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Posts tagged ‘indie publishing’

First Monday Mentoring Oct – what writing festivals do for you

Money’s tight and living costs keep rising, I get that. Plus writing has never been a profession to make easy money. But recently I hear a lot about how expensive it is to attend writing conferences and festivals, many writers saying they can’t justify the expense.

My response is how can you not justify the expense? Perhaps you have a day job and it’s hard to get the time off. Yet writers whose time is flexible still resent the cost and time to attend these events.

Most professions require continued education. Why should writing be any different? In my long career I’ve had millions of words published in a variety of genres and translations but there’s always more to learn. Attending conferences and festivals lets me monitor changes in publishing, book marketing, indie publishing, and the fast-spinning world of social media. I’m also interested in other writers’ experiences. Not everything you hear at conferences and festivals shows up on social media.

The personal interactions are invaluable. We work alone a lot of the time. Getting out and “peopling” as a colleague puts it, not only renews friendships, but lets us discuss aspects of craft that don’t fit into a Facebook post or tweet.

I was reminded of these benefits at the recent Canberra Writers Festival where my agent, Linda Tate, and I presented a session at the National Library of Australia on how we work together, subtitled “how not to be screwed in 21st century publishing.”

Agent Linda Tate (left) and me with my books at the National Library of Australia before our presentation

Even savvy writers can be screwed in everything from contracts to options, advances and royalties. Before Linda became my agent twenty-plus years ago, I dodged a few bullets myself. And I can tell you, it makes a huge difference having someone else track those bullets, freeing me to focus on the writing.

As an indie, you can screw yourself unintentionally in the many details you must cover on your own account. An example is buying ISBN numbers (International Standard Book Numbers) your book’s ID in the reading world. Buying your ISBN numbers from, say, CreateSpace, can mean they are identified as the publisher instead of you. There’s a comprehensive article on ISBNs at the Self Publishing Advice Centre  http://tinyurl.com/yc92hqdx This is just one of many pitfalls indies have to negotiate.

As Linda and I are based in different capital cities, preparing our session, presenting it and sharing the success afterward were benefits of being on the festival program. We outlined how we work together, very differently from most author-agent relationships.  Her background is in the entertainment industry, so she isn’t inclined to submit books then wait months to hear back. Instead, she paves the submission’s way with the editor then calls to see how they’re enjoying the read.

Signing one of my books at the Canberra Festival

Whether you’re traditionally or indie published, if you have an agent and they aren’t keeping up, maybe check with them about new ways you can interact. If you don’t have an agent and want one, ask them to detail how their approach can be tweaked to better serve your books.

Like conferences and festivals, agents come with a cost. However a good agent not only recoups their commission in the deals they make, but the relationship should be more beneficial overall.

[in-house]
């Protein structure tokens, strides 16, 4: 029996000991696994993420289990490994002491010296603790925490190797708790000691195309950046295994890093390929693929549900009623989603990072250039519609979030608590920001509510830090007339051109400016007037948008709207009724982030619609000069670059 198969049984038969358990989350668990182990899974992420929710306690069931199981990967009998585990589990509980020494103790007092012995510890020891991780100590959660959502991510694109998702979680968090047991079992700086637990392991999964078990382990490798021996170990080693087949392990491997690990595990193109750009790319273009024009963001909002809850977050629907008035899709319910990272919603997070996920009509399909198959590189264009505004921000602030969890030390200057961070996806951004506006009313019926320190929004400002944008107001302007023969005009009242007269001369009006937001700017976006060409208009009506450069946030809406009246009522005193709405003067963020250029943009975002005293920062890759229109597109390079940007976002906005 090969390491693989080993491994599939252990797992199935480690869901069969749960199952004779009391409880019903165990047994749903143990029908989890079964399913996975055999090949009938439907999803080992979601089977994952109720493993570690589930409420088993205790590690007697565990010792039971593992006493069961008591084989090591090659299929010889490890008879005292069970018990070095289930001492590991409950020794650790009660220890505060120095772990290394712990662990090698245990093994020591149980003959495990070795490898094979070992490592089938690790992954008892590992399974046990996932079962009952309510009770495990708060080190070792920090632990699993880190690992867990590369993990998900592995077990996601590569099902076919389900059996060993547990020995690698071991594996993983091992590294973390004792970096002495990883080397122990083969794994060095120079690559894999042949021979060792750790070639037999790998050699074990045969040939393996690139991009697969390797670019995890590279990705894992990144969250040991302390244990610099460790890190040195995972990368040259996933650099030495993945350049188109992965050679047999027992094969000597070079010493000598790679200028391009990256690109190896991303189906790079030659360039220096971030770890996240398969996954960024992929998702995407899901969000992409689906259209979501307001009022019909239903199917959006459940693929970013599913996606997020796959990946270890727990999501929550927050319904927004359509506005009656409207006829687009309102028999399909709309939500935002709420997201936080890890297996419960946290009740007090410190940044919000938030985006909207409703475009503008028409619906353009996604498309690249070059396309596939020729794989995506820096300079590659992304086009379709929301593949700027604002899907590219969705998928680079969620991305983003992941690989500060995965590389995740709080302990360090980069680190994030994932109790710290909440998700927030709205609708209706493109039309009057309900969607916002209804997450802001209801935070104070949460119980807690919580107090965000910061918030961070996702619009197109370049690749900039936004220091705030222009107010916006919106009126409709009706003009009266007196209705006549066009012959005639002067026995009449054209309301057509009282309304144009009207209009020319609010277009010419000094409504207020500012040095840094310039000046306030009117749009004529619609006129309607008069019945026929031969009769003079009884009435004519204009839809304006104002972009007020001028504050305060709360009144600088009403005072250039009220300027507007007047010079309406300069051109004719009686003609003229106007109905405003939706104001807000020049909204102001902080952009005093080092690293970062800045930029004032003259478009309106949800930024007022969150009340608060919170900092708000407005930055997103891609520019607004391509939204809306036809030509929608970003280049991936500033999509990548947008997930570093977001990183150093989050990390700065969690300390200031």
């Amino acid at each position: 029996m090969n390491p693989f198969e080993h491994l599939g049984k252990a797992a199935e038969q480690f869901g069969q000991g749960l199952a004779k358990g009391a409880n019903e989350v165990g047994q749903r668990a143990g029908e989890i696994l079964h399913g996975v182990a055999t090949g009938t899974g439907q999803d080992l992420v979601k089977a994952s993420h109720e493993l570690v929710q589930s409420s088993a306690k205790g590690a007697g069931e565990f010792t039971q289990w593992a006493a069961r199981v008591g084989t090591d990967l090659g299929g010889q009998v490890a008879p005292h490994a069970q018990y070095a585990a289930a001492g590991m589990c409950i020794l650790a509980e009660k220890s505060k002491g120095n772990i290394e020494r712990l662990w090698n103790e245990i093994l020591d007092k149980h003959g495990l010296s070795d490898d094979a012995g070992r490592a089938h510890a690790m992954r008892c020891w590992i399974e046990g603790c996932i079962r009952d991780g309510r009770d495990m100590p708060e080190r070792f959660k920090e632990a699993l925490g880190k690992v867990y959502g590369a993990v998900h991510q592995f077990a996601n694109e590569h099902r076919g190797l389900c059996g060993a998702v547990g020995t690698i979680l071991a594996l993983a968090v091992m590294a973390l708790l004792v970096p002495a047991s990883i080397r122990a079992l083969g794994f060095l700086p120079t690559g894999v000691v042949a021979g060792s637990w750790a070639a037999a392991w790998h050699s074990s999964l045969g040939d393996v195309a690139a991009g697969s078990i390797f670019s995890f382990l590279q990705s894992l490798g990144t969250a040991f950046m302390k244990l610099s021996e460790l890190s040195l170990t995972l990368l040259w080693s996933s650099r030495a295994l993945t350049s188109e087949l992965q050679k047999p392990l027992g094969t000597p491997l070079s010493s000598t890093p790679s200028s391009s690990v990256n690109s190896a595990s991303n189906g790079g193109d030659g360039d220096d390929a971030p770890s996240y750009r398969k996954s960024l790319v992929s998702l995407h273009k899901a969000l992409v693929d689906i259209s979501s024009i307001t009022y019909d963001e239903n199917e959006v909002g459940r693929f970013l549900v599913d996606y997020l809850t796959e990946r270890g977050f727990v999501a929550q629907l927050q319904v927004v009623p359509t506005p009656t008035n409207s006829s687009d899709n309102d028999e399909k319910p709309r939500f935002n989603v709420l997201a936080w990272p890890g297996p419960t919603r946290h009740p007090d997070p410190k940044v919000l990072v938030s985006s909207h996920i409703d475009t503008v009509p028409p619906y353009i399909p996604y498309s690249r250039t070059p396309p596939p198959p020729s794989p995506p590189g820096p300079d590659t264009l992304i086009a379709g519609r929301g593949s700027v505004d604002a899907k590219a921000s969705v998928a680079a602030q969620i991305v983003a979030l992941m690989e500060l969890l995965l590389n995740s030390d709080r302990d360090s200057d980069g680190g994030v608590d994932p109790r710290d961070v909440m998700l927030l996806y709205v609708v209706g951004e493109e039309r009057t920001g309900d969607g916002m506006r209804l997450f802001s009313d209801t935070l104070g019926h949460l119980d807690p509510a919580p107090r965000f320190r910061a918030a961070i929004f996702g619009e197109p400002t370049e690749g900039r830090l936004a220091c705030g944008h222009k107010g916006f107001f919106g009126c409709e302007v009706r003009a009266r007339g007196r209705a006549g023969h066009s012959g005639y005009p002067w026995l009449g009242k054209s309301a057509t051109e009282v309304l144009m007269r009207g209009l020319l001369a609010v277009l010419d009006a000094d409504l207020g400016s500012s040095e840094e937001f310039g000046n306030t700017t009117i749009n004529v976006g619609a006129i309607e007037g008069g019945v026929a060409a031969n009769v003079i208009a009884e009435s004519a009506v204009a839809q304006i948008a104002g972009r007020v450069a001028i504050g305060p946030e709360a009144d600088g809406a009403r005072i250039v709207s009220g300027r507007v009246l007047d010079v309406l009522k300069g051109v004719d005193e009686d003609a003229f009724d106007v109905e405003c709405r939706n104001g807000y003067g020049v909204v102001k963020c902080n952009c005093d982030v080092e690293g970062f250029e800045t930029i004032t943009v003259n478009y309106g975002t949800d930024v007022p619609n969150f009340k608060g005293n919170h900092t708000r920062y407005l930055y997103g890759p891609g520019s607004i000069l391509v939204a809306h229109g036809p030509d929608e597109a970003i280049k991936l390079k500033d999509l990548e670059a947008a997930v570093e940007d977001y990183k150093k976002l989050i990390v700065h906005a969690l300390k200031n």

Here I need to address the “it’s all right for you” syndrome. Successful authors are supposed to take in stride the cost of attending writing events. Generally we do for the benefits described here, but bear in mind that every successful author started with a first book, building our brand steadily over many years. While nothing beats writing the best book you can,  mixing with writing professionals help us achieve our success, not the other way around.

As a writer do you attend festivals and writing conferences? Please share your thoughts and experiences in the comment box below. They’re moderated to avoid spam but your posts go up right away if you subscribe – click “sign me up” at right. I don’t share your details with anyone.

Happy writing,

Valerie

on Twitter @ValerieParv and Facebook

Workshop Townsville : 7 October  Story Magic Townsville Writers & Publishers Centre https://townsvilletickets.com.au/event/story-magic-with-valerie-parv-5096

Masterclass  Canberra : 18 November  Romance Writing Re-imagined  ACT Writers Centre  https://www.eventbrite.com/e/romance-writing-re-imagined-with-valerie-parv-tickets-35421113504?aff=Valerie 

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First Monday Mentoring – 4 invisible gifts every writer needs to place under their tree for 2015

It’s First Monday of the month again, your invitation to ask questions and discuss any aspect of writing that concerns you, whether to do with publishers, writing craft, or the rarely talked about demons besetting every writer.
To start, here’s a question that arose this week. How can you be sure to have a productive 2015? The answer is to place these invisible gifts under your tree.

1. Faith in yourself
Self-doubt is one of the demons haunting many writers. Sadly, the ones least likely to doubt themselves can be those least talented. The rest struggle along, wondering if our success to date has been a fluke.

An award-winning writer I know said in a speech that she believed her publishers would knock on her
door one day and demand their money back. Of course her success wasn’t a fluke. She wrote stories millions of people wanted to read.

The best way to deal with self-doubt is to be what a motivational speaker calls part Clint Eastwood and part Mr Spock – hard-nosed and logical. Do you have a body of work you’re proud of, even if it’s not yet published? Do you write on most days? Do you study your craft through books, a writing group or online? Do you finish what you start? By all hard-nosed, logical reasoning, you are a writer and self-doubt has no place under your tree. Replace it with faith in yourself.

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2. Determination